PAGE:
Players helped interview new Wright State coach

But Grant said it’s a practice he’s employed since coming to WSU more than 20 years ago.

“We’ve had teams meet with candidates in every sport, and we’ve done it for years,” Grant said Monday morning shortly after officially announcing Nagy’s hiring.

“It backs up what I’ve always said, that we do things differently at Wright State,” Grant continued. “We’re not making widgets. We’ve got 300 18-to-22-year-olds we’re trying to mold and improve in a small amount of time to get them ready for life, so why not involve them in the process? Now it’s not a voting process. They don’t vote on who the next coach is going to be. It’s a real world process. Here is a new potential CEO for our company. Let’s have an hour where you can get to know who it is.”

Nagy, 49, replaces Billy Donlon, who was fired March 11 after going 109-93 in six seasons, including 22-13 this year with an appearance in the Horizon League championship game for the third time in four years.

But one of the reasons Grant cited for parting ways with Donlon was the inability to win any of those championship games and reach the NCAA Tournament.

Nagy comes to WSU from South Dakota State, where he went 410-240 in 21 seasons, including 26-8 this year when he led the Jackrabbits to the Summit League tournament championship and the program’s third NCAA Tournament berth in the last five seasons.

“He’s not only been where we want to go, he right now is where we want to go,” Grant said. “It’s not like we’re dusting off something he did eight years ago.”

Nagy led SDSU to a share of the Summit League regular-season title before winning the tournament and earning a No. 12 in the NCAA, where the Jackrabbits fell to No. 5 Maryland 79-74 in the first round.

“My family and I are extremely excited for the next chapter in our lives,” said Nagy, who will be formally introduced at a press conference Tuesday morning at the Nutter Center.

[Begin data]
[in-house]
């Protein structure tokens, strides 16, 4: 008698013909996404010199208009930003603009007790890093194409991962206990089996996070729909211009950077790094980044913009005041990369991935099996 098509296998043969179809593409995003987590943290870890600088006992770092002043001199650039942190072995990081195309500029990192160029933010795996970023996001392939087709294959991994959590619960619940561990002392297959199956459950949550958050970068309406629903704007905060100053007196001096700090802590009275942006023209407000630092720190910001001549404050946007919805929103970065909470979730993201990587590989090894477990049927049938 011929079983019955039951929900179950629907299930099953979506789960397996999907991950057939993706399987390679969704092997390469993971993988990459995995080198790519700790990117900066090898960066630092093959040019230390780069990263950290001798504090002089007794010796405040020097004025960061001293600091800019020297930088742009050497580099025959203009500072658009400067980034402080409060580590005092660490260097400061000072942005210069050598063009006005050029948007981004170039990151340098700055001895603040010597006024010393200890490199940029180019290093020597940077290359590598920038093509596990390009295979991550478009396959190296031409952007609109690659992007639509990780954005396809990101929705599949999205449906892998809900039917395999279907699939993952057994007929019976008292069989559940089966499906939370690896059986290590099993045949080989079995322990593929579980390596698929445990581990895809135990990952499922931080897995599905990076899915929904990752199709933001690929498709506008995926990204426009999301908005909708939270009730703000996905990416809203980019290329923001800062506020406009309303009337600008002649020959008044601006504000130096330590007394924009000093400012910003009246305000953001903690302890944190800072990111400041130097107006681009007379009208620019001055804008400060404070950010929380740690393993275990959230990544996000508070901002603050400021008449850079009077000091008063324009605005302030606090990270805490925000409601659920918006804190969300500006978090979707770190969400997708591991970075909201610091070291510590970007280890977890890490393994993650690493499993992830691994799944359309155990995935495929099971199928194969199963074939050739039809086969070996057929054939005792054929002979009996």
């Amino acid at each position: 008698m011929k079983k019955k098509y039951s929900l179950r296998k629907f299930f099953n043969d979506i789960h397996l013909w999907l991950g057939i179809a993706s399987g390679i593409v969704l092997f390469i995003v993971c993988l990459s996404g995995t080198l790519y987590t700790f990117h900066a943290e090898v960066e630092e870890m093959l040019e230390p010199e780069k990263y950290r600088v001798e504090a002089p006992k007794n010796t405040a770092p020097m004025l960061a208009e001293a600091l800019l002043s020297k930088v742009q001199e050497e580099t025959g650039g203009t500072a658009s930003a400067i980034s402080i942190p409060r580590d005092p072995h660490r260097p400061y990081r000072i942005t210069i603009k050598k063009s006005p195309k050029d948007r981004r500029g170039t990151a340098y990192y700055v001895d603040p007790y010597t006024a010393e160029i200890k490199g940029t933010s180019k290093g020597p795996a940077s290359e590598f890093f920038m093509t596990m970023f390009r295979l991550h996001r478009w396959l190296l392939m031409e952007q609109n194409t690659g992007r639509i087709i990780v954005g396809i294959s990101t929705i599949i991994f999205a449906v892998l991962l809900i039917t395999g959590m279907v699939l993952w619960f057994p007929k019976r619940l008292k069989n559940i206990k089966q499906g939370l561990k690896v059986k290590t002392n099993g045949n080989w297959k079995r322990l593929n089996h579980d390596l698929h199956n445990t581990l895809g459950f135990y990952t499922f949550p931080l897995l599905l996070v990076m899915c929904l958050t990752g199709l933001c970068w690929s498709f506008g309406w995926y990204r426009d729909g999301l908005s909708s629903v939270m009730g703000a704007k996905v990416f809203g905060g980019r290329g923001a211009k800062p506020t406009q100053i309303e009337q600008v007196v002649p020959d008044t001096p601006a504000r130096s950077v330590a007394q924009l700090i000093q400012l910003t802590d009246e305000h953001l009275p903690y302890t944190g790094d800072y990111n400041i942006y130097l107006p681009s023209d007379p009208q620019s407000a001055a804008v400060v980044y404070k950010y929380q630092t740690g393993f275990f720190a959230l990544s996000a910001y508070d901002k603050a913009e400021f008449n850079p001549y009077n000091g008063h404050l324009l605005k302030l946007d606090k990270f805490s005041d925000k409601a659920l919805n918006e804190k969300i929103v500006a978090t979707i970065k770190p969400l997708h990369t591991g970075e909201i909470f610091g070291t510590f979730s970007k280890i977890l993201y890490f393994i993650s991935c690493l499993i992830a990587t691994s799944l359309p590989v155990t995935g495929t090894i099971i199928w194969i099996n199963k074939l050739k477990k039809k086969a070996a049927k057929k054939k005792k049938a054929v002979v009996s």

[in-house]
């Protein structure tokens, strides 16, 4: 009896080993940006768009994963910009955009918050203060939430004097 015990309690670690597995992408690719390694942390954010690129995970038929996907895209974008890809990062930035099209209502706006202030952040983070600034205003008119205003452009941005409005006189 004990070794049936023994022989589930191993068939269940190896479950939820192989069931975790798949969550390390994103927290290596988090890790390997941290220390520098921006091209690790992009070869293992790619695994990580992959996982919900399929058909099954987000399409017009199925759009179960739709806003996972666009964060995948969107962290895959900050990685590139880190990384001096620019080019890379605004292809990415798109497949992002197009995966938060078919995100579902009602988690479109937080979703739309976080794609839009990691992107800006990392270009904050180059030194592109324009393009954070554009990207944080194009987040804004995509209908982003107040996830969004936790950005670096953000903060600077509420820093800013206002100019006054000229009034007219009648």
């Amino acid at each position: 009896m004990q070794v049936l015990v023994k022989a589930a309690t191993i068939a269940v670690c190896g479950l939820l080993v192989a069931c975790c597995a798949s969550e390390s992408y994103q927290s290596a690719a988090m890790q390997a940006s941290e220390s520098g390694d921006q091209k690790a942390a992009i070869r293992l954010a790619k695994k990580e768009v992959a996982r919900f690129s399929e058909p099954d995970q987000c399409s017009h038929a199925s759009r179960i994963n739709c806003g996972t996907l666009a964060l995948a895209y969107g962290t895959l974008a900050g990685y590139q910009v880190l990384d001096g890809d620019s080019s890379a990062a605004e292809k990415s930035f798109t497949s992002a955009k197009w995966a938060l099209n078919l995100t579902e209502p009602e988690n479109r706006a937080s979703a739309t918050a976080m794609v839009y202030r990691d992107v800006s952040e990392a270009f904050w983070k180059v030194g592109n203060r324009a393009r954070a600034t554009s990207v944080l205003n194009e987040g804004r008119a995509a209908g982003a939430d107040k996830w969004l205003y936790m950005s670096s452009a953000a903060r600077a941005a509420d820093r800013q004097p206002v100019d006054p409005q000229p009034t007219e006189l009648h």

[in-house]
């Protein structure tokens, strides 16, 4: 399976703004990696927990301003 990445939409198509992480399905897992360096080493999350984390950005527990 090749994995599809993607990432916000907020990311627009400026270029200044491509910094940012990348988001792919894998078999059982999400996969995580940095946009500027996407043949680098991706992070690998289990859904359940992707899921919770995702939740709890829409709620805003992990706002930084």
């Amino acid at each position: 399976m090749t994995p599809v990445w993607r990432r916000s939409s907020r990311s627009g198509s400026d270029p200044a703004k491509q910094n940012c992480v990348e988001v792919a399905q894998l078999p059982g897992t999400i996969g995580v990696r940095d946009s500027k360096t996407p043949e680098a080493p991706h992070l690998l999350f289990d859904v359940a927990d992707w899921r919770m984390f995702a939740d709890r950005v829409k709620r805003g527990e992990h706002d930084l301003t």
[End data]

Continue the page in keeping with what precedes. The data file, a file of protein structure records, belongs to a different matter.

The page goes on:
“It was clear to me at every step of the interview process that Wright State University has everything in place to have a successful men’s college basketball program. I’m so grateful for the opportunity that President Dr. David Hopkins and Athletic Director Bob Grant have given us.”

Nagy began his coaching career as a graduate assistant at Illinois under coach Lou Henson and alongside Nagy’s father Dick, a longtime Illini assistant, and was part of the coaching staff that took Illinois to the Final Four in 1989.

After earning his master’s degree in physical education from Illinois in 1990, Nagy returned to SDSU as an assistant coach from 1990-93. He then spent two years as an assistant at Southern Illinois-Edwardsville before returning to SDSU as head coach at age 29.

Nagy won four North Central Conference championships and five NCC coach of the year awards in addition to guiding the Jackrabbits to the Division II Elite 8 in 1997 before leading the program’s transition to Division I in 2004.

At the time, he was second among active D2 coaches with a .781 winning percentage.

“Besides all the basketball accolades, everyone I talked to who had any knowledge of Scott Nagy says he’s a great coach but a better man and his student-athletes’ experience is second to none,” Grant said. “That’s ultra important to us and our culture and what we’re trying to do.

“You check every box statistically from a basketball standpoint, then you get to the really important stuff. What kind of man is he? What kind of role model is he for the student-athlete?” Grant continued. “We want all 300 student-athletes to have great experiences here. We’ve got them for a short period of time and very formative years.

“Scott’s reputation is just music to the ears of an administrator.”

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